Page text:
💬Chat Monitoring

Learn more about the technology behind PerspectiveAPI and our integrated chat monitoring and moderation


Perspective API uses machine learning models to score the perceived impact a comment might have on a conversation. The models evaluate comments across a range of emotional concepts, called attributes. For example, given a comment like “You are an idiot”, a model may “score” the comment as 0.8 for the TOXICITY attribute—indicating an 80% likelihood a reader would perceive the comment as toxic.

Input and output

Input: Text

Output: A probability score between 0 and 1. A higher score indicates a greater likelihood a reader would perceive the comment as containing the given attribute.


Attributes describe emotional concepts that may impact a conversation. Perspective API’s primary attribute is TOXICITY, defined as “a rude, disrespectful, or unreasonable comment that is likely to make you leave a discussion”. Other attributes include SEVERE_TOXICITY, IDENTITY_ATTACK, INSULT, PROFANITY, THREAT, SEXUALLY_EXPLICIT, and FLIRTATION. Note that not all attributes are available for all languages. You can find an up-to-date list of attributes and their definitions here.

Training data

Perspective trains each model on millions of comments from a variety of sources, including comments from online forums such as Wikipedia (CC-BY-SA3 license) and The New York Times. For languages where less forum data is available, they use machine translation to translate labeled English-language comments into the target language.


Each comment is tagged by 3-10 crowdsourced raters from Figure Eight, Appen and internal platforms. The raters tag whether or not a comment contains an attribute (e.g. TOXICITY). We then post-process the tags to obtain labels corresponding to the ratio of raters who tagged a comment as toxic. For example, Perspective will label a comment as 0.6 for TOXICITY if 6 out of 10 raters tagged a comment as toxic.


Perspective starts by training multilingual BERT-based models on data from online forums. They then distill these models into single-language Convolutional Neural Networks (CNNs) for each language they support. Distillation ensures they can serve the models and produce scores within a reasonable amount of time.

Uses & Limits

Perspective is intended to help moderators review comments, give real-time feedback to commenters, or allow readers to find interesting or productive comments. See Jigsaw’s blog for case studies ranging from commenting platforms to gaming platforms.

Intended Uses

Human-assisted moderation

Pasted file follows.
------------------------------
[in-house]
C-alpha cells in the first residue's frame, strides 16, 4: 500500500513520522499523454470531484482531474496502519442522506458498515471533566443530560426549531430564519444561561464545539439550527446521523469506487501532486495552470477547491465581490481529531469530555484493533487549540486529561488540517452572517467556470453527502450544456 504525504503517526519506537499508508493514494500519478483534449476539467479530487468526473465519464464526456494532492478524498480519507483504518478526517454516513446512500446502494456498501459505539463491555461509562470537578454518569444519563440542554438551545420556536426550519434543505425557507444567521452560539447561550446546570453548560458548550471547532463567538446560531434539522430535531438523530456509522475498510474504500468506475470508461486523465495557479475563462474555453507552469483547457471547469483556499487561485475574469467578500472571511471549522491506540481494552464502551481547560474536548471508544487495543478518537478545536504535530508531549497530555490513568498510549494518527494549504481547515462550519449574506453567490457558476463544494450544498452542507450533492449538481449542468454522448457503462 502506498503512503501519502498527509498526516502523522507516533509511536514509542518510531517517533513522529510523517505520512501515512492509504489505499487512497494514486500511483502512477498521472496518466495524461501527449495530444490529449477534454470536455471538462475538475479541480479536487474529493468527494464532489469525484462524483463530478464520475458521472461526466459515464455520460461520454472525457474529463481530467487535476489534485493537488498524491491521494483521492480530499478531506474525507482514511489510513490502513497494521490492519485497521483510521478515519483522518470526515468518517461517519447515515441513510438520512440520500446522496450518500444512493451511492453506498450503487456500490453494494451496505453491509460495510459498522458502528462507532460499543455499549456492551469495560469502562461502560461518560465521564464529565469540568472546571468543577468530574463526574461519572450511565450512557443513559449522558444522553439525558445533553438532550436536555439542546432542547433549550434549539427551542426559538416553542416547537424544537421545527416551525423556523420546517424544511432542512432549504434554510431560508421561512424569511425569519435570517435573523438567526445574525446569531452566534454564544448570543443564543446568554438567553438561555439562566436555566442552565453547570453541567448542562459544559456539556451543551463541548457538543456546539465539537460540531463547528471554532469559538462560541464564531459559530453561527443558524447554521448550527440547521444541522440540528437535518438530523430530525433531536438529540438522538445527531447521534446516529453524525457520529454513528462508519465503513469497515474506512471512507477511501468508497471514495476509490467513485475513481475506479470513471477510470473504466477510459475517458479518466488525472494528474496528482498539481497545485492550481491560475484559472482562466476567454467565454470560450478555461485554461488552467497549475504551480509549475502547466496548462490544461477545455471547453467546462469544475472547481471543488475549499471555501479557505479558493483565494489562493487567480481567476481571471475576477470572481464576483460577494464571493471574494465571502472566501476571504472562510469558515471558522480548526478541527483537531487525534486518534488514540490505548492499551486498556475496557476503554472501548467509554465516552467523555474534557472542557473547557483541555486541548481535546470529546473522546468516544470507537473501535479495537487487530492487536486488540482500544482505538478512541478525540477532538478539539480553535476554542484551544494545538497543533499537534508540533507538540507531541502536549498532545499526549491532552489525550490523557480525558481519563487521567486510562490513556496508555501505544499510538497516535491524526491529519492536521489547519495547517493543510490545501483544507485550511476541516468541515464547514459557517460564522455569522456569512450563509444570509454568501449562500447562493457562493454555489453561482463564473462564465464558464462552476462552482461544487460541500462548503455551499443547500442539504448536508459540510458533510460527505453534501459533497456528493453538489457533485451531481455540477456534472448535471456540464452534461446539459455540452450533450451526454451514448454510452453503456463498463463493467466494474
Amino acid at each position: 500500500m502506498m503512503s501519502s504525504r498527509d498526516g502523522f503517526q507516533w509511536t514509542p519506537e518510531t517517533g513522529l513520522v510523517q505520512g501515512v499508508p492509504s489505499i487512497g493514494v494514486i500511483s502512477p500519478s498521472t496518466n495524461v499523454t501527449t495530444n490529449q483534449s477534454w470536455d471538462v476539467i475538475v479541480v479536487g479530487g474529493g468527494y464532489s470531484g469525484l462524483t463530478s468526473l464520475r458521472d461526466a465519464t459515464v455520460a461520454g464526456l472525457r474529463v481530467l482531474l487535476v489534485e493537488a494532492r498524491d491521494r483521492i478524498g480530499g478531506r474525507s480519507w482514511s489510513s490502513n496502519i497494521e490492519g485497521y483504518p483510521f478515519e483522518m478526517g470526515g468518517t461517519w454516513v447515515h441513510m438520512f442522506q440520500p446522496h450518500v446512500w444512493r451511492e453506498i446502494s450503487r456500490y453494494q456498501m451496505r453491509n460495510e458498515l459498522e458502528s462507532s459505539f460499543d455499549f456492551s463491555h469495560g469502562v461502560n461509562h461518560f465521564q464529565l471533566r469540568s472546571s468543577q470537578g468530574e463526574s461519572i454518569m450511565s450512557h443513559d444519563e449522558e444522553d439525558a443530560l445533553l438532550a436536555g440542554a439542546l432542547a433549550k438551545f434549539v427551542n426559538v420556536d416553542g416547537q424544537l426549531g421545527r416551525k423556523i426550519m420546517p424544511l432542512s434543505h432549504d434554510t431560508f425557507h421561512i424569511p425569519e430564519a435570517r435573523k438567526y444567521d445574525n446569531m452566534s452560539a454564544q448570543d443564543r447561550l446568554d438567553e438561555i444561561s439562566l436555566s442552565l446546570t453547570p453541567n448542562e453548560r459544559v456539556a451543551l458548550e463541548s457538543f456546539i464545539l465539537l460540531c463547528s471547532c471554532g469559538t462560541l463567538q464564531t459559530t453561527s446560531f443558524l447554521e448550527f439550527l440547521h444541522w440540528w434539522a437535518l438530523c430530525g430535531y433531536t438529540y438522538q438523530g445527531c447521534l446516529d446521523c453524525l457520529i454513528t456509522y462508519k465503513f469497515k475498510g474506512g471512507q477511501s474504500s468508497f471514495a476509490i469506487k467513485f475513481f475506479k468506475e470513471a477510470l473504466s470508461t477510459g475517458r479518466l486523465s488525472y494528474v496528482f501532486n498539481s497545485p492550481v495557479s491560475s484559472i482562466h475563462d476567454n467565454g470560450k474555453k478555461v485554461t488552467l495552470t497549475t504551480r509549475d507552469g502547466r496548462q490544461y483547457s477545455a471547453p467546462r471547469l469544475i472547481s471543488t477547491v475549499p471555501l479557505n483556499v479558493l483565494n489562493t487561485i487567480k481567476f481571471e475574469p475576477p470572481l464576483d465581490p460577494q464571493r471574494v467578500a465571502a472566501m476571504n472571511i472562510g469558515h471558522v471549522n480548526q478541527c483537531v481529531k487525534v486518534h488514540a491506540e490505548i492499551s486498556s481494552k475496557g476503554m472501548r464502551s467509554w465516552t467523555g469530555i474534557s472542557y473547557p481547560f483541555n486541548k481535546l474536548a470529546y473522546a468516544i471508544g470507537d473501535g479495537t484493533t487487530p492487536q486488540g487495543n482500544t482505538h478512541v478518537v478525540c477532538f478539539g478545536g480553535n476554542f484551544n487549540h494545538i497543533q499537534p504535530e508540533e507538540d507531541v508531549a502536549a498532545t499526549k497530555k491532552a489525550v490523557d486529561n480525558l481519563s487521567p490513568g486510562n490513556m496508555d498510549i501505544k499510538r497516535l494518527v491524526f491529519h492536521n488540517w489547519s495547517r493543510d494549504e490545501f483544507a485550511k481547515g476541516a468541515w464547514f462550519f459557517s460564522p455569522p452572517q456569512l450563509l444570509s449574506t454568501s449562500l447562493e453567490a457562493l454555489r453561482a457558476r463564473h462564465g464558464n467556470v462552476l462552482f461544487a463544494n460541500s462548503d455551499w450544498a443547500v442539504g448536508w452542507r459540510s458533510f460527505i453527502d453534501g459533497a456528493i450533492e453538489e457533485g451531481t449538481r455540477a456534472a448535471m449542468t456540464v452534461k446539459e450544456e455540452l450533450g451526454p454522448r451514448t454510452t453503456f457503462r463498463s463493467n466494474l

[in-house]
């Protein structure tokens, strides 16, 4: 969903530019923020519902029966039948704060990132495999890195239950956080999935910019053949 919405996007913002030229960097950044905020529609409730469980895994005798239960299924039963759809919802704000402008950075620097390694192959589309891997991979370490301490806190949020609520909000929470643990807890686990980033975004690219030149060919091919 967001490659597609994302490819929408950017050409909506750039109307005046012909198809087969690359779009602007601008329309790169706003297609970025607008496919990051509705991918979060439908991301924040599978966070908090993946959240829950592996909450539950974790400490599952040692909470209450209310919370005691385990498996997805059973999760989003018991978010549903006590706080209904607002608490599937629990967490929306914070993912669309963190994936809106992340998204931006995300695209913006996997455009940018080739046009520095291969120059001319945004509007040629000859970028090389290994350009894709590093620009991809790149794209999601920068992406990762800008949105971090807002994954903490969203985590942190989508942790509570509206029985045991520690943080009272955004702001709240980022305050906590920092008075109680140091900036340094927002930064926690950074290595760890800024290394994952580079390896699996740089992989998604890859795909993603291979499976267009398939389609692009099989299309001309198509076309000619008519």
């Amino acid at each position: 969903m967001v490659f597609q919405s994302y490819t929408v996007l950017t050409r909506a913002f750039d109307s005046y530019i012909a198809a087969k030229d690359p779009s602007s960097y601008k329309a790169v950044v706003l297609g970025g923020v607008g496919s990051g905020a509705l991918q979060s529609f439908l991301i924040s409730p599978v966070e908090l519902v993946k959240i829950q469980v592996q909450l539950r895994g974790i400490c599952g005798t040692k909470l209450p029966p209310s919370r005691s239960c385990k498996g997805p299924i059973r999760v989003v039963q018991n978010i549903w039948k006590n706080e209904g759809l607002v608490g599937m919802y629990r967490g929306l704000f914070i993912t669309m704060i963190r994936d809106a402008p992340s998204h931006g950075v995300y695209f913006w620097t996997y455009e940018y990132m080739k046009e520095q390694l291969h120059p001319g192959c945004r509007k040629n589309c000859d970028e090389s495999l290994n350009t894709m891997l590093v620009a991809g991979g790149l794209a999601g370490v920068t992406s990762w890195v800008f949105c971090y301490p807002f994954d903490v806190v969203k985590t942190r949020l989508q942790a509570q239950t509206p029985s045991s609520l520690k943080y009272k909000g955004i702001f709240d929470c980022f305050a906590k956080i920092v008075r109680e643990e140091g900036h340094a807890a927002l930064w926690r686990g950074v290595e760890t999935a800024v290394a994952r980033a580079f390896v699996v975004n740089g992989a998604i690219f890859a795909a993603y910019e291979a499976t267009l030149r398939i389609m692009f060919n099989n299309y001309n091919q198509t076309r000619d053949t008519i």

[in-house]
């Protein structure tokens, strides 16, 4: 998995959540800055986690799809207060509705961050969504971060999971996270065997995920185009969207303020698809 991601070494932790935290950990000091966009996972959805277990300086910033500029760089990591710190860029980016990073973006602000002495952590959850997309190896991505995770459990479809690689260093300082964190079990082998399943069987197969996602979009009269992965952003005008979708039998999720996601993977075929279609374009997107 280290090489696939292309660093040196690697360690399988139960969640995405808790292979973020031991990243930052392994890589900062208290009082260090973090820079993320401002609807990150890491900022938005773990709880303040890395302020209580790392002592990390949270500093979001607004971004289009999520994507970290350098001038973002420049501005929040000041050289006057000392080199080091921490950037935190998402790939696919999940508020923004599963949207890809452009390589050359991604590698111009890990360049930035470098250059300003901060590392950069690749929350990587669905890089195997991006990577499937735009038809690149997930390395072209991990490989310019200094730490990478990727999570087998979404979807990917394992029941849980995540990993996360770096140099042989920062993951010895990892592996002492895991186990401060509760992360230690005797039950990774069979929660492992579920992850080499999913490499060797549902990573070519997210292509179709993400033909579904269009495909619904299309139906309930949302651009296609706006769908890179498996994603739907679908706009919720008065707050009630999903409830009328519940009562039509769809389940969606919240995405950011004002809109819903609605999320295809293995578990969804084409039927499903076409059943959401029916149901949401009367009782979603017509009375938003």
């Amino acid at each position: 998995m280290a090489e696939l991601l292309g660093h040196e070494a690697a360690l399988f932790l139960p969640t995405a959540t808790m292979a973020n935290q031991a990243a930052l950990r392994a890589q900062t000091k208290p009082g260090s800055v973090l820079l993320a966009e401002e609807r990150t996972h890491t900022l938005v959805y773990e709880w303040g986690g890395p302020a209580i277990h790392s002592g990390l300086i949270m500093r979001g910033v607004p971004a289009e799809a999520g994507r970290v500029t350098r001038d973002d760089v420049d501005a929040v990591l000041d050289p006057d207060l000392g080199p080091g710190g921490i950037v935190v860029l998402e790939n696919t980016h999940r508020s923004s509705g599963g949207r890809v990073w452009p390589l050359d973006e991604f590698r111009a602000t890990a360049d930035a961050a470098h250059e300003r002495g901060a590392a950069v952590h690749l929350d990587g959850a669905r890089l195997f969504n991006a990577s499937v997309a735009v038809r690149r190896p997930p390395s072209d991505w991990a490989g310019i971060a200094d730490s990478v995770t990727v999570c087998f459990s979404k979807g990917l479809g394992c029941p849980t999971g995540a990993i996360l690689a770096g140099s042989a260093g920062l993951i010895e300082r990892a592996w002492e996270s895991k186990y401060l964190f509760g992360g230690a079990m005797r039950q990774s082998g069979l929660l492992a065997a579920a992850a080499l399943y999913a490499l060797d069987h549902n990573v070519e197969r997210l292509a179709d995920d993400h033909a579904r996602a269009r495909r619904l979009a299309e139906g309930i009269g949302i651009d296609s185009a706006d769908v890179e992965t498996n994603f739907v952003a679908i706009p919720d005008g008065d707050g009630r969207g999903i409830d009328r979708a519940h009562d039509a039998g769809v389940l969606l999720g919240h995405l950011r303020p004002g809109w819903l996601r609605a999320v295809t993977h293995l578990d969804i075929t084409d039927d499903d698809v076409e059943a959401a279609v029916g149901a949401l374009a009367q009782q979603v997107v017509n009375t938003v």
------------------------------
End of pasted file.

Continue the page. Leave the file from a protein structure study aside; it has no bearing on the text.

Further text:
Make human moderation easier with a Perspective-backed tool to prioritize or sort comments. See this moderator tool for an example.

Authorship feedback

Provide authors or commenters with real-time feedback when their comments might violate your community guidelines or might be perceived as “toxic” to the conversation. Perspective also offers feedback tools for when the API gets it wrong. See this authorship demo for an example.

Read better comments

Help readers explore the conversation and sort through comments on topics that can be difficult to discuss online. See this viewership tool for an example.

Contribute to research

Improve Perspective's collective understanding of toxicity online and help make conversations more equitable and productive for everyone online.

Uses to Avoid

Fully automated moderation

Perspective is not intended for fully automated moderation. Machine learning models will always make some mistakes, so it’s essential to build in mechanisms for humans to catch and correct accordingly. Sentri includes filters and features to do just this, as it is an AUTOMATED moderator, not a SENTIENT moderator.

Character judgement

In order to maintain user privacy, the models operate only on individual comments. The models are not intended to detect anything about the individual who made the comment. In addition, Perspective does not collect or use prior information about an individual to inform predictions.

Limitations & Tradeoffs

Scores indicate probability, not severity

The model output is a probability. As such, a comment with a TOXICITY score of 0.9 is not necessarily more toxic than a comment with a TOXICITY score of 0.7. Rather, it’s more likely to be perceived as toxic by readers.

Training models contain unintended social bias

Machine learning models learn from the data they’re trained with, so any biases in the data can creep into the predictions the models make. For example, Perspective's models sometimes predict higher toxicity scores for comments with terms for more frequently targeted groups (e.g. words like “black”, “muslim”, “feminist”, “woman”, or “gay”) because comments about those groups are over-represented in nominal samplings of abusive and toxic comments in the training data.

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